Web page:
The critical remark concerns the legal function of the prudential carve-out of the GATS. It must be acknowledged, to begin with, that there is no case law at the moment that can help the interpreter to better understand this provision, which is written in a rather tortuous and maybe even ‘self-cancelling’ way. However, the heading of the provision (Domestic Regulation) and its negotiating history may probably contribute to the interpretation of the provision in a different, more nuanced, way. In fact, the story of the negotiations of trade agreements on financial services is often the story of clashes and misunderstandings between financial regulators and central bank officials on the one side and trade officials on the other, with a more prominent role for the former. This, in itself, can help to explain why the language used in the prudential carve-out differs from traditional exception-type provisions in trade agreements.
The provision, therefore, can be read in a different way, that is a strong restatement of the right to regulate of WTO Members according to prudential concerns, irrespective of any other obligation or commitment. Moreover, contrary to traditional WTO exceptions, the prudential carve-out does not contain a chapeau according to which measures are covered only if they are not arbitrary or do not amount to a disguised restriction to trade. Such requirements cannot be introduced through the backdoor if they do not appear in the wording of the provision. This different reading would mainly have implications with regard to the allocation of the burden of proof, which should therefore remain on the complainant and on the deferential attitude that judges should pay to the regulating Members. However, such a difference in point of view is likely to have higher consequences from a theoretical perspective than a practical one, therefore the disagreement should not be over-emphasised. In any event, a Panel report which will likely provide some more clarity is supposed to circulate in the summer of 2015, according to rumors which report that the provision has been invoked for the first time in a dispute between Panama and Argentina.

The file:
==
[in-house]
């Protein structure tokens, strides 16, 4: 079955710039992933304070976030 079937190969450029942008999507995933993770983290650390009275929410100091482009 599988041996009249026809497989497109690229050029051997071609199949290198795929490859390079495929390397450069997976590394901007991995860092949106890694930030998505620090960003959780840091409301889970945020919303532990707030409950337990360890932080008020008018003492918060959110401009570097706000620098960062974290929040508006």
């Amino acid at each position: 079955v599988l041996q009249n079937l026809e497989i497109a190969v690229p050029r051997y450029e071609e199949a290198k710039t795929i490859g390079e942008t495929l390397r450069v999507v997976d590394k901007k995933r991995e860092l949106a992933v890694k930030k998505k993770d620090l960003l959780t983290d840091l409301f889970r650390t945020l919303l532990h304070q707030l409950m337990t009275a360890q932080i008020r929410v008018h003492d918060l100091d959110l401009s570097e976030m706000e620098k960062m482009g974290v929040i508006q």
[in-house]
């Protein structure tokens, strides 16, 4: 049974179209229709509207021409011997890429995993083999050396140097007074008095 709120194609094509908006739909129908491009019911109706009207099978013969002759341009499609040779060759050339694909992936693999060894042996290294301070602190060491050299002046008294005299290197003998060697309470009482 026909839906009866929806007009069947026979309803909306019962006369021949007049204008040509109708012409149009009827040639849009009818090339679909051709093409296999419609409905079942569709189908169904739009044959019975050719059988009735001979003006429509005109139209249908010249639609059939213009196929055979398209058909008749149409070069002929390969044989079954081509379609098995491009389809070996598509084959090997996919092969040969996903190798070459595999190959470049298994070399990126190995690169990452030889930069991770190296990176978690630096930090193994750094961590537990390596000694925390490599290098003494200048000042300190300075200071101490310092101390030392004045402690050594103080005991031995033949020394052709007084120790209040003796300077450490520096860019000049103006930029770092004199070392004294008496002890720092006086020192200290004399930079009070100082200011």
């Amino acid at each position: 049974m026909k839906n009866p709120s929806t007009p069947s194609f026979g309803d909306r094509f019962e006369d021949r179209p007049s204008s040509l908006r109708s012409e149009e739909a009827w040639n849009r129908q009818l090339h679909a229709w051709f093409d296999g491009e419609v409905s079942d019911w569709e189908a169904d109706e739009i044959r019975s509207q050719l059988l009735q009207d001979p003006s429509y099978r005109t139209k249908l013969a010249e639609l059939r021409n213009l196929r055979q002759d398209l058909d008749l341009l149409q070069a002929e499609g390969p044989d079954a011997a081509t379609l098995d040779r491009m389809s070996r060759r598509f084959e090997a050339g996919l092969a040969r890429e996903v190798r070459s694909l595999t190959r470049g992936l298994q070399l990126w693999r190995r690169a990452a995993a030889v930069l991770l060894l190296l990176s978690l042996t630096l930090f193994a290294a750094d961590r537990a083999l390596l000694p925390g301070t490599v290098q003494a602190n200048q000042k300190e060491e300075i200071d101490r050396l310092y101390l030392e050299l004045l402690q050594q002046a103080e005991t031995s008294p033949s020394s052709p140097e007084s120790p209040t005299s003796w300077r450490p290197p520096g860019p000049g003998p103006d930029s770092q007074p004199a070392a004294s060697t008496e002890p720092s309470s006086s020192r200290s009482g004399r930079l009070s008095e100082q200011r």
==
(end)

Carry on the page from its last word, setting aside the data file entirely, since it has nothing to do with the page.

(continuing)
Finally, it could be suggested – and this should not be seen as a critique of the volume at all – that there could have been a third dimension of the analysis in order to really complete the effort made in the book under review. The entire dimension of preferential trade agreements signed by the EU with its partners is not touched upon in the volume, and one may wonder whether there has been an evolution with regard to the rules on financial services at that level and to what extent this may represent a challenge for future reforms of the financial system at the EU level. Perhaps this is an area that the author may want to explore in his future work.
The volume is a most welcome contribution to the existing literature. De Meester takes a position with regard to the most controversial topics in the field of trade in services, such as the discipline on Market Access or the scope of application and legal function of the prudential carve-out, only after having carefully examined the views already expressed in the epistemic community and in case law. He does so in a reasoned and balanced way, thus making his book even more enjoyable.
The volume is an important contribution and is likely to represent a milestone for future research in the topic. It is definitely a must-read book for researchers in the field.
*PhD Candidate, European University Institute, Florence (Italy). Email: firstname.lastname@example.org.
See, for instance, para 51 of the Report of the Commission of Experts of the President of the United Nations General Assembly, ‘Reforms of the International Monetary and Financial System’ (commonly known as the ‘Stiglitz Commission’s Report’), 21.09.2009.
DS413 China — Certain Measures Affecting Electronic Payment Services (Panel Report, Adopted on 31.08.2012).
See the blog post by Simon Lester: ‘The Scope of the Prudential Exception’ (International Economic Law and Policy Blog, posted 18.07.2014). <http://worldtradelaw.typepad.com/ielpblog/2014/07/the-scope-of-the-prudential-exception.html>accessed 08.12.2014.